📚 Hello Book Friends! THE HISTORIANS by Cecilia Ekbäck was a revelation and taught me so much about the position of Sweden during WWII. The story is intriguing, and the author keeps you on your toes from start to end. A young woman is discovered tortured and murdered, and this is the start of an investigation to find out why. Three people not related, work together to investigate, and will stumble on a conspiracy that could overthrow the Swedish government and change Sweden forever. They will en 📚 Hello Book Friends! THE HISTORIANS by Cecilia Ekbäck was a revelation and taught me so much about the position of Sweden during WWII. The story is intriguing, and the author keeps you on your toes from start to end. A young woman is discovered tortured and murdered, and this is the start of an investigation to find out why. Three people not related, work together to investigate, and will stumble on a conspiracy that could overthrow the Swedish government and change Sweden forever. They will encounter many obstacles, and many will try to stop them from uncovering the conspiracy. Will they be able to succeed? Cecilia Ekbäck delivers a strong historical novel with all the elements of a great investigative novel. This is a must-read for any WWII story lovers. #bookstadog #poodles #poodlestagram #poodlesofinstagram #furbabies #dogsofinstagram #bookstagram #dogsandbooks #bookishlife #bookishlove #bookstagrammer #books #booklover #bookish #bookaholic #reading #readersofinstagram #instaread #ilovebooks #bookishcanadians #canadianbookstagram #bookreviewer #bookcommunity #bibliophile #bookphotography #thehistorians #ceciliaeckback #bookreview

  5. 5 out of 5

    Ken Fredette

    I can't praise Cecilia Ekbäck enough for her story. You have to read her author's note and historical background to get where she's coming from after you read the story. You start out in 1943 with Laura, then Jens, and then Blackåsen Mountain in that order. We start out with Laura working for Jacob Wallenberg, who was Sweden's chief negotiator with Germany. Then we learn of her best friend being killed. We find in her previous life Britta, Laura, Erik, Matti, and Karl-Henrik were all in as Histo I can't praise Cecilia Ekbäck enough for her story. You have to read her author's note and historical background to get where she's coming from after you read the story. You start out in 1943 with Laura, then Jens, and then Blackåsen Mountain in that order. We start out with Laura working for Jacob Wallenberg, who was Sweden's chief negotiator with Germany. Then we learn of her best friend being killed. We find in her previous life Britta, Laura, Erik, Matti, and Karl-Henrik were all in as History majors with Professor Lindahl in a group that met in Laura's rooms. Jens was the secretary to Christian Günther, who was the Minister of Foreign Affairs. And Jens had a friend who was the archivist, Daniel Jonsson, who was later a suicide. At Blackäsen Mountain Taneli's older sister went missing over hundred days before, they were both Sami. These are the three stories that lead to the same conclusion and the reason for this story. Cecilia has us on pins and needles throughout the book and we have many killings to offer. I've given you what the players there are now you need to read the story to find out what happens. Like me you'll find it a book you can't forget.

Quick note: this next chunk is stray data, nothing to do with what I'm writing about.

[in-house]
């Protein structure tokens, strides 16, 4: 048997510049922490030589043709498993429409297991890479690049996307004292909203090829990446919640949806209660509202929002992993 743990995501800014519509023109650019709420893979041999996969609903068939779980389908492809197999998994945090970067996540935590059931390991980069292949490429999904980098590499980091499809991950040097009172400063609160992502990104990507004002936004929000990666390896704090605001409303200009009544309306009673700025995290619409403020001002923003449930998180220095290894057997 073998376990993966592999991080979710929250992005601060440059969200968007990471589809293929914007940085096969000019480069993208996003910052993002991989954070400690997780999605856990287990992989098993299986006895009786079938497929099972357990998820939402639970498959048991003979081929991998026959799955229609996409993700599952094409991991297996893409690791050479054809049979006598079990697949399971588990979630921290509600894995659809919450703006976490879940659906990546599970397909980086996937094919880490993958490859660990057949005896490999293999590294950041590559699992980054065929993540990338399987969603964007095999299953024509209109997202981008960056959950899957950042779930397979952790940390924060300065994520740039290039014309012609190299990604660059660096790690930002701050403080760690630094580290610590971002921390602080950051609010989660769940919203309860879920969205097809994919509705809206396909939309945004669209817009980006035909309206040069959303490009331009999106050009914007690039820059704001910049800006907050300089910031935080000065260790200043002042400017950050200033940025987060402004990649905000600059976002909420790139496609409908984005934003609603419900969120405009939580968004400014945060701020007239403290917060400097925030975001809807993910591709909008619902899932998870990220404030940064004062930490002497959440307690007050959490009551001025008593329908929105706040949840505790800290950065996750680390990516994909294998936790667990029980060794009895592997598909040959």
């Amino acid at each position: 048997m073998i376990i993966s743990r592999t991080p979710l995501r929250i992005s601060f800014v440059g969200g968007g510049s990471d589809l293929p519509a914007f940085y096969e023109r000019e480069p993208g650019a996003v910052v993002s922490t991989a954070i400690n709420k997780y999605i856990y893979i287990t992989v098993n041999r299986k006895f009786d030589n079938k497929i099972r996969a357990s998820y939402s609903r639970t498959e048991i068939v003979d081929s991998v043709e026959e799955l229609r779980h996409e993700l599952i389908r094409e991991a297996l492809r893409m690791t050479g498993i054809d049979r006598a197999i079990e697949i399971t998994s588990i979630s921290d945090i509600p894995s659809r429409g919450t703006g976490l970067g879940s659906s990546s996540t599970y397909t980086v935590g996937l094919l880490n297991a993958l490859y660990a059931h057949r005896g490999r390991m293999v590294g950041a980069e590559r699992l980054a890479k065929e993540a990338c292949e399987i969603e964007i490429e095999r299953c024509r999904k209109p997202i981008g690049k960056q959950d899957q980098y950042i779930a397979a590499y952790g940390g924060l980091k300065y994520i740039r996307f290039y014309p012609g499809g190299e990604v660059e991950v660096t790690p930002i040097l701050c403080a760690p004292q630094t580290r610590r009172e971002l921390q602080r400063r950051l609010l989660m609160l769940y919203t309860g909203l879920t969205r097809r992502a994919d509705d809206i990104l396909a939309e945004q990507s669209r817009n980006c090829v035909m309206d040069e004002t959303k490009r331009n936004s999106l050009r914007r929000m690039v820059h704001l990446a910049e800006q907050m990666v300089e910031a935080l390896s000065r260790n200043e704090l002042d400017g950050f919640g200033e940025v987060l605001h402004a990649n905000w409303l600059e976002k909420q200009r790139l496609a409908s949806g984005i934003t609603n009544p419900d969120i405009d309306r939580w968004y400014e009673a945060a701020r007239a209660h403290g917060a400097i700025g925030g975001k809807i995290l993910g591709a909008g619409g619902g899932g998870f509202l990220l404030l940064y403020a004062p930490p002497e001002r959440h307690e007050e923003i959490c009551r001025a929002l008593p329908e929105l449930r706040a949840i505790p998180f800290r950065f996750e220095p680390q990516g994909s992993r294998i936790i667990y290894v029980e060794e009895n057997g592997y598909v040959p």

6. 4 out of 5

    Tamara

    I don't know what exactly I was expecting from The Historians, but it was kind of too noirish for me. I love it when a novel has a wonderfully atmospheric feel to it, and The Historians has that in spades. I also like reading books based on Scandanavian countries, I am very interested in the different cultures and yes, I am NOT a huge fan of the deluge of books during WWII but when it's in a Scandinavian country I also take exception to it. Okay, I did like it but I didn't love it. There was som I don't know what exactly I was expecting from The Historians, but it was kind of too noirish for me. I love it when a novel has a wonderfully atmospheric feel to it, and The Historians has that in spades. I also like reading books based on Scandanavian countries, I am very interested in the different cultures and yes, I am NOT a huge fan of the deluge of books during WWII but when it's in a Scandinavian country I also take exception to it. Okay, I did like it but I didn't love it. There was something that to me was missing, and what that was I am not sure about that but I didn't or wasn't able to connect to any of the characters, except maybe to Jens Regnell, who is drawn into the mystery of Britta Hallberg's murder by receiving her Ph.D. on Scandanavian supremacy without understanding why. It did keep me coming back for more and but I wanted more depth to the characters. The concept was good but to me, it was missing something.

  7. 5 out of 5

    Allison